The job cuts are part of a reorganization announced in September as Starbucks tries to streamline operations.

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Starbucks laid off about 350 corporate employees Tuesday, an expected wave of job cuts associated with a reorganization announced earlier this fall.

The company, under pressure to accelerate sales growth and in the midst of a multiyear changeover of its top leadership, spent the fall engaging in a function-by-function review of its corporate teams, beginning with senior vice president and vice president levels. Most of the job cuts were expected to hit employees — or partners, in Starbucks’ parlance — at the company’s Sodo headquarters, where about 5,000 people work. No layoffs at the retail store level were planned.

An undisclosed number of senior executives were let go in September, though the company did not provide specific details.

One laid-off employee, speaking anonymously to protect her prospects as she looks for a new job, said Starbucks gave her an hour to turn in company equipment and leave the building. Her manager was not aware she was being let go until she handed back her identification badge.

The employee, who had been laid off by the company in 2013 before rejoining, said this practice was a stark contrast to her experience during the earlier round of cuts, which included more advanced notice, an opportunity to say goodbye and tie-up loose ends, and an exit interview with the human resources department.

The job cuts, said CEO Kevin Johnson in an email to employees Tuesday morning, “came as a result of work that has been eliminated, deprioritized or shifting way of working within the company.”

Starbucks is trying to streamline its operations and narrow its priorities. In addition to job cuts, the company has spun off parts of its European business and struck a deal with Nestle for the marketing of consumer packaged goods, among other changes.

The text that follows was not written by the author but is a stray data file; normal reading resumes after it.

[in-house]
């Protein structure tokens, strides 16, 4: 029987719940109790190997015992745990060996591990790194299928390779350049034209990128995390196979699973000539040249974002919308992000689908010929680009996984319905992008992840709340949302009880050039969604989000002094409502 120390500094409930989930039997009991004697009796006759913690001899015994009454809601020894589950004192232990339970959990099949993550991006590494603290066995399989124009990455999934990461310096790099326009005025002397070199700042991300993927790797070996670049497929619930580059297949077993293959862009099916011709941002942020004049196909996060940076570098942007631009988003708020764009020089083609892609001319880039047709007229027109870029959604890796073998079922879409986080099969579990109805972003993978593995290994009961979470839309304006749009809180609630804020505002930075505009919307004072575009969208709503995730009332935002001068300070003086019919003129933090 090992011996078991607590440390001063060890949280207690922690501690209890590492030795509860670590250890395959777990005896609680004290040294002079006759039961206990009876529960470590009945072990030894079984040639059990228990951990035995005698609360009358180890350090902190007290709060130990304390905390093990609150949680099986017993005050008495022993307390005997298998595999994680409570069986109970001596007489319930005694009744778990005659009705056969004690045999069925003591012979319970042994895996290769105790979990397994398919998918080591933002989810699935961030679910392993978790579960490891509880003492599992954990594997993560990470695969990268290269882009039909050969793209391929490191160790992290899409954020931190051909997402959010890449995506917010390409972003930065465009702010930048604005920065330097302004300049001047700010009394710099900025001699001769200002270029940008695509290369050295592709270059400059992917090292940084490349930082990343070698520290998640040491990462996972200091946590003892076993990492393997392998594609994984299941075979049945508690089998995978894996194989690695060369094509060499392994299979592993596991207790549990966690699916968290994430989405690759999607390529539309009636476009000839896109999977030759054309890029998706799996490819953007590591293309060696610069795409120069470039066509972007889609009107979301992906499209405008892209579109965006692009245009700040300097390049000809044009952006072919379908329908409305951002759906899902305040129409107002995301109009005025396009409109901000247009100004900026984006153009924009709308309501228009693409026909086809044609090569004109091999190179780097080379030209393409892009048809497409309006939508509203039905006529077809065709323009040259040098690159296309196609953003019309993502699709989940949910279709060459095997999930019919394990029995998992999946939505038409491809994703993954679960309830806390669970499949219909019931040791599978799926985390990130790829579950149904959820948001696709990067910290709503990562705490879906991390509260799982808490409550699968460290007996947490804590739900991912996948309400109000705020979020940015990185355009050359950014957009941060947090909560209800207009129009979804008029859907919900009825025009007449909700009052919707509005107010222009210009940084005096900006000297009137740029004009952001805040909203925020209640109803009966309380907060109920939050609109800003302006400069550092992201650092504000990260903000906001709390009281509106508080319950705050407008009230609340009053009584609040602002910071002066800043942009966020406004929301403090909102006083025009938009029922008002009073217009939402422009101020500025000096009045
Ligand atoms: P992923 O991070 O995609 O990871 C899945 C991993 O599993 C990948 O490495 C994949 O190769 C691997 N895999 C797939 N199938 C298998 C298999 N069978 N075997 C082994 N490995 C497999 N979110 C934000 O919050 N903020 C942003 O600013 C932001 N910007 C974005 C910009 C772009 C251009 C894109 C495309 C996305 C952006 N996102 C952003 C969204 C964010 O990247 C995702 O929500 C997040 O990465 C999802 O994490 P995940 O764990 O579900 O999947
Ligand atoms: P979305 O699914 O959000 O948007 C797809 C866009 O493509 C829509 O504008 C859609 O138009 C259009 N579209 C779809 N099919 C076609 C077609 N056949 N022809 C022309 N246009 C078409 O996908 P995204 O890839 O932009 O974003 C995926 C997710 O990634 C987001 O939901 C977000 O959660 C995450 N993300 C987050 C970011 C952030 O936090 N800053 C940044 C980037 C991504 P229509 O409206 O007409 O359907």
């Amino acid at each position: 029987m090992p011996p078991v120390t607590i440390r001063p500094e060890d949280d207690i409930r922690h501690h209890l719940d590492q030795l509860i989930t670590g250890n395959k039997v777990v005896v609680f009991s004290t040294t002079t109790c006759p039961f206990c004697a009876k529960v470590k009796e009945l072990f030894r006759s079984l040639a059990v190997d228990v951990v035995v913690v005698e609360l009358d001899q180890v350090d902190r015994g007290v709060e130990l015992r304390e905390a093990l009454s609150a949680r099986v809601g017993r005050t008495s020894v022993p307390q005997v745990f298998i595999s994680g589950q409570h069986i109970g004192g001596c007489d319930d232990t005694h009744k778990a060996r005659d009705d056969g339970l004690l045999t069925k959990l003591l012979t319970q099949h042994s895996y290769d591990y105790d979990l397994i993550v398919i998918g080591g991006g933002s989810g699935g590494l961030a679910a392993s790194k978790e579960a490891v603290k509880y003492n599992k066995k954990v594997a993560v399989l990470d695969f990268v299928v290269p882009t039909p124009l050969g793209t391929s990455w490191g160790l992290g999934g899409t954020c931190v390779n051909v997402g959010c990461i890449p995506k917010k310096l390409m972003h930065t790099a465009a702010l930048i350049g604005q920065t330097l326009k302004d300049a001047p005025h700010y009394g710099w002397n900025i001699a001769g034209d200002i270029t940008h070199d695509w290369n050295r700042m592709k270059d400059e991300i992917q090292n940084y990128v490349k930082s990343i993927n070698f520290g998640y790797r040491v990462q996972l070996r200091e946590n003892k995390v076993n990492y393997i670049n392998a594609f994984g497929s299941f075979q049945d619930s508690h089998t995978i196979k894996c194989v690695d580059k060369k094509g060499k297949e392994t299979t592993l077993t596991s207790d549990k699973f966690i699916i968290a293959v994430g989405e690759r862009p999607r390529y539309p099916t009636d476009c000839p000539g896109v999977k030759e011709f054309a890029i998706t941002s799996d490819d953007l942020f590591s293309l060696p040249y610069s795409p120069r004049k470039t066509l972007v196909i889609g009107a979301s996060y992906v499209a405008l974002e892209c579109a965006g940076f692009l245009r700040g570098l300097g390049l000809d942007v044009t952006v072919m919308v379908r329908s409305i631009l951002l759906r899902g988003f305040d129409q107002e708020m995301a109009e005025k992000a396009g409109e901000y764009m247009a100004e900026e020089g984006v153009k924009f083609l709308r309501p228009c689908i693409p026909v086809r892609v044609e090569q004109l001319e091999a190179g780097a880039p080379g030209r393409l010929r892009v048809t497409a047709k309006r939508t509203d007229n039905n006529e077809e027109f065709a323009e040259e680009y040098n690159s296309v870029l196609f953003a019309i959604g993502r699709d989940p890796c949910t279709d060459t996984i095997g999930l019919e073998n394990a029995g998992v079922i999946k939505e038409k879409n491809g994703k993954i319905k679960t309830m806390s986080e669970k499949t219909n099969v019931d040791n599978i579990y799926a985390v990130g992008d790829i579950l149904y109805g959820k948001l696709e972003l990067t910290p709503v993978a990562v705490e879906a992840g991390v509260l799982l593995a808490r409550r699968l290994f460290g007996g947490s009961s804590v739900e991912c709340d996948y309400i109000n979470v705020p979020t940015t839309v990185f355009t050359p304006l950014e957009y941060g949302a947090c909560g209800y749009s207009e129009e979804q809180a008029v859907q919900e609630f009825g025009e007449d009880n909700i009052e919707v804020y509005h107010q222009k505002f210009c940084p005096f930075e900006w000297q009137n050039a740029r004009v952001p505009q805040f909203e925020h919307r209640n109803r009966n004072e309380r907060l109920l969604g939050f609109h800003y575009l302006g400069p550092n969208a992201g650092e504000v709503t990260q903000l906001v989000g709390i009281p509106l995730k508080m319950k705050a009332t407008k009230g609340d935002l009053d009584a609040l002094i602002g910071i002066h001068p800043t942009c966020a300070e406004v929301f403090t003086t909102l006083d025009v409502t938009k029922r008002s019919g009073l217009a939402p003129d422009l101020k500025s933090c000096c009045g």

Chief operating officer Rosalind Brewer alluded to some of the organizational changes after the company reported improved fourth-quarter sales growth on Nov. 1. She said certain marketing, customer and employee analytics efforts had been combined, yielding a smaller, better-informed group that was leading to faster decision-making.

She also noted the corporate leadership’s commitment to shareholders to reduce general and administrative expenses — the daily operating costs of running the business — as a percentage of sales. Indeed, increasing shareholder returns has been one of Johnson’s strategic priorities. The company is in the midst of a $25 billion program of dividends and share repurchases, including $9 billion in its 2018 fiscal year.

“That’s how you increase shareholder value — pay Boston Consulting $10 million and lay off a bunch of people,” the laid-off employee said.

Before these layoffs, Starbucks transferred more than 500 employees to Nestle in the U.S. and Europe as part of that $7.2 billion deal.

Starbucks stock slipped 50 cents, or 0.7 percent, to $67.41 Tuesday.